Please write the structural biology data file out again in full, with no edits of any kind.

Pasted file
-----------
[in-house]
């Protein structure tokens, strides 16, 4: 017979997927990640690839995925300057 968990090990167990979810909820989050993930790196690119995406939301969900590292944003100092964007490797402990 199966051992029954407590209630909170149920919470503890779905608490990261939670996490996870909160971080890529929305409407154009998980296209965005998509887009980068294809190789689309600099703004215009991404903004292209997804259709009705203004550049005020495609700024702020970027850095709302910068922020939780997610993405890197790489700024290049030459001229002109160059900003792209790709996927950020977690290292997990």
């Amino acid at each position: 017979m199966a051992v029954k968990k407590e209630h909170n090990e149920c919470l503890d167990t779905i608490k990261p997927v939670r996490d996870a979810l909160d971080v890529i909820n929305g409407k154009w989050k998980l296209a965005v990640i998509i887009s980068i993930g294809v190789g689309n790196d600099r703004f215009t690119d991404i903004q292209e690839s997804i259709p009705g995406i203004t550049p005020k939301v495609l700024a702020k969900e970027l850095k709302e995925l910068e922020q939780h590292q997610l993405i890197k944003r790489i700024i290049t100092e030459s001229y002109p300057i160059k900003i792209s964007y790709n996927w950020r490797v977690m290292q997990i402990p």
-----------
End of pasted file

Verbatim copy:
[in-house]
């Protein structure tokens, strides 16, 4: 017979997927990640690839995925300057 968990090990167990979810909820989050993930790196690119995406939301969900590292944003100092964007490797402990 199966051992029954407590209630909170149920919470503890779905608490990261939670996490996870909160971080890529929305409407154009998980296209965005998509887009980068294809190789689309600099703004215009991404903004292209997804259709009705203004550049005020495609700024702020970027850095709302910068922020939780997610993405890197790489700024290049030459001229002109160059900003792209790709996927950020977690290292997990």
């Amino acid at each position: 017979m199966a051992v029954k968990k407590e209630h909170n090990e149920c919470l503890d167990t779905i608490k990261p997927v939670r996490d996870a979810l909160d971080v890529i909820n929305g409407k154009w989050k998980l296209a965005v990640i998509i887009s980068i993930g294809v190789g689309n790196d600099r703004f215009t690119d991404i903004q292209e690839s997804i259709p009705g995406i203004t550049p005020k939301v495609l700024a702020k969900e970027l850095k709302e995925l910068e922020q939780h590292q997610l993405i890197k944003r790489i700024i290049t100092e030459s001229y002109p300057i160059k900003i792209s964007y790709n996927w950020r490797v977690m290292q997990i402990p």